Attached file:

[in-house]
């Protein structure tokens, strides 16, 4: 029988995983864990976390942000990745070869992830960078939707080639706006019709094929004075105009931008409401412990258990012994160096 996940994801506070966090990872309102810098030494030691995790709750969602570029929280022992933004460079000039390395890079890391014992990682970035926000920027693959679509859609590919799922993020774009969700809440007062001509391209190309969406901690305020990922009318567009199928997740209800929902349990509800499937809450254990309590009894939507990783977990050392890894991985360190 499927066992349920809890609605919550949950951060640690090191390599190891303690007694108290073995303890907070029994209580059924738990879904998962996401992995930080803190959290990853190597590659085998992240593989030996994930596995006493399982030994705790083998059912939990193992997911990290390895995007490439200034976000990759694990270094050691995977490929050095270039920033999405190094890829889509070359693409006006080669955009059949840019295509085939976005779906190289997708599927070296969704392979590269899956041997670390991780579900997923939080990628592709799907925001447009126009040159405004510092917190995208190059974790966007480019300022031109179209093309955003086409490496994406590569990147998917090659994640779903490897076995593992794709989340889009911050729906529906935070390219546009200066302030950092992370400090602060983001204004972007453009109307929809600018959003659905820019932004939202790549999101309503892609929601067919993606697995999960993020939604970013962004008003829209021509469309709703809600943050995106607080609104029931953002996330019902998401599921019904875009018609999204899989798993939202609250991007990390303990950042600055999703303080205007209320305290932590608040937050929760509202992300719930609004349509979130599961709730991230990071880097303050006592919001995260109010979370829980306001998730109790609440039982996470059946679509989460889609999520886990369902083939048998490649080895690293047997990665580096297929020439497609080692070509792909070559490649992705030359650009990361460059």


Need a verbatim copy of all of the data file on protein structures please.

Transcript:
[in-house]
């Protein structure tokens, strides 16, 4: 029988995983864990976390942000990745070869992830960078939707080639706006019709094929004075105009931008409401412990258990012994160096 996940994801506070966090990872309102810098030494030691995790709750969602570029929280022992933004460079000039390395890079890391014992990682970035926000920027693959679509859609590919799922993020774009969700809440007062001509391209190309969406901690305020990922009318567009199928997740209800929902349990509800499937809450254990309590009894939507990783977990050392890894991985360190 499927066992349920809890609605919550949950951060640690090191390599190891303690007694108290073995303890907070029994209580059924738990879904998962996401992995930080803190959290990853190597590659085998992240593989030996994930596995006493399982030994705790083998059912939990193992997911990290390895995007490439200034976000990759694990270094050691995977490929050095270039920033999405190094890829889509070359693409006006080669955009059949840019295509085939976005779906190289997708599927070296969704392979590269899956041997670390991780579900997923939080990628592709799907925001447009126009040159405004510092917190995208190059974790966007480019300022031109179209093309955003086409490496994406590569990147998917090659994640779903490897076995593992794709989340889009911050729906529906935070390219546009200066302030950092992370400090602060983001204004972007453009109307929809600018959003659905820019932004939202790549999101309503892609929601067919993606697995999960993020939604970013962004008003829209021509469309709703809600943050995106607080609104029931953002996330019902998401599921019904875009018609999204899989798993939202609250991007990390303990950042600055999703303080205007209320305290932590608040937050929760509202992300719930609004349509979130599961709730991230990071880097303050006592919001995260109010979370829980306001998730109790609440039982996470059946679509989460889609999520886990369902083939048998490649080895690293047997990665580096297929020439497609080692070509792909070559490649992705030359650009990361460059």